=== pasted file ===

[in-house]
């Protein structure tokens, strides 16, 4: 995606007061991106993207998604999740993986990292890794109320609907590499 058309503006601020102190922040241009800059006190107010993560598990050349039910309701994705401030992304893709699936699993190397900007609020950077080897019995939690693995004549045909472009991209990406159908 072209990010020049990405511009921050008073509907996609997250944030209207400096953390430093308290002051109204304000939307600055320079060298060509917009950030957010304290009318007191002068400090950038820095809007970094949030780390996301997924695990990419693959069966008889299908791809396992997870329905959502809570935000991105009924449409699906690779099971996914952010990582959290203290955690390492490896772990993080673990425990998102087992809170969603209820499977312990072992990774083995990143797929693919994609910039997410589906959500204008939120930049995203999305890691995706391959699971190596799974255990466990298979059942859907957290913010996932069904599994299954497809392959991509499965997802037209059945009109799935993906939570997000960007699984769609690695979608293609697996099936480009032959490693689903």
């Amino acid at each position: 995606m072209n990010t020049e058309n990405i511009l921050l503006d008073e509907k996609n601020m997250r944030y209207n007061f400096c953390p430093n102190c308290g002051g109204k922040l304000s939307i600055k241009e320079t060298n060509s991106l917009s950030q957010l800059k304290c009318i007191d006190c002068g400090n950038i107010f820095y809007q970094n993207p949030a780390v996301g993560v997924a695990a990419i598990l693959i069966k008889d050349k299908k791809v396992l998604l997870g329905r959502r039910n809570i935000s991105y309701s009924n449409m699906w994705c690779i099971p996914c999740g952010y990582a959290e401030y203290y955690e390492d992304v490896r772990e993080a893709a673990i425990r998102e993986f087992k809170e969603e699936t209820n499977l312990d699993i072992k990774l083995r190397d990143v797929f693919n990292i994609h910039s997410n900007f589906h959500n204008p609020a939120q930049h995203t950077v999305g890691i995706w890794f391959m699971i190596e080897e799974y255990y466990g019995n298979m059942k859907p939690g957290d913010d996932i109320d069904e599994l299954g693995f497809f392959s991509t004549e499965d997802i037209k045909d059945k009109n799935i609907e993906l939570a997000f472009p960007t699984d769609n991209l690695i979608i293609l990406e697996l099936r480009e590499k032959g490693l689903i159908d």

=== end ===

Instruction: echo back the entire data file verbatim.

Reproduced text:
[in-house]
């Protein structure tokens, strides 16, 4: 995606007061991106993207998604999740993986990292890794109320609907590499 058309503006601020102190922040241009800059006190107010993560598990050349039910309701994705401030992304893709699936699993190397900007609020950077080897019995939690693995004549045909472009991209990406159908 072209990010020049990405511009921050008073509907996609997250944030209207400096953390430093308290002051109204304000939307600055320079060298060509917009950030957010304290009318007191002068400090950038820095809007970094949030780390996301997924695990990419693959069966008889299908791809396992997870329905959502809570935000991105009924449409699906690779099971996914952010990582959290203290955690390492490896772990993080673990425990998102087992809170969603209820499977312990072992990774083995990143797929693919994609910039997410589906959500204008939120930049995203999305890691995706391959699971190596799974255990466990298979059942859907957290913010996932069904599994299954497809392959991509499965997802037209059945009109799935993906939570997000960007699984769609690695979608293609697996099936480009032959490693689903």
């Amino acid at each position: 995606m072209n990010t020049e058309n990405i511009l921050l503006d008073e509907k996609n601020m997250r944030y209207n007061f400096c953390p430093n102190c308290g002051g109204k922040l304000s939307i600055k241009e320079t060298n060509s991106l917009s950030q957010l800059k304290c009318i007191d006190c002068g400090n950038i107010f820095y809007q970094n993207p949030a780390v996301g993560v997924a695990a990419i598990l693959i069966k008889d050349k299908k791809v396992l998604l997870g329905r959502r039910n809570i935000s991105y309701s009924n449409m699906w994705c690779i099971p996914c999740g952010y990582a959290e401030y203290y955690e390492d992304v490896r772990e993080a893709a673990i425990r998102e993986f087992k809170e969603e699936t209820n499977l312990d699993i072992k990774l083995r190397d990143v797929f693919n990292i994609h910039s997410n900007f589906h959500n204008p609020a939120q930049h995203t950077v999305g890691i995706w890794f391959m699971i190596e080897e799974y255990y466990g019995n298979m059942k859907p939690g957290d913010d996932i109320d069904e599994l299954g693995f497809f392959s991509t004549e499965d997802i037209k045909d059945k009109n799935i609907e993906l939570a997000f472009p960007t699984d769609n991209l690695i979608i293609l990406e697996l099936r480009e590499k032959g490693l689903i159908d």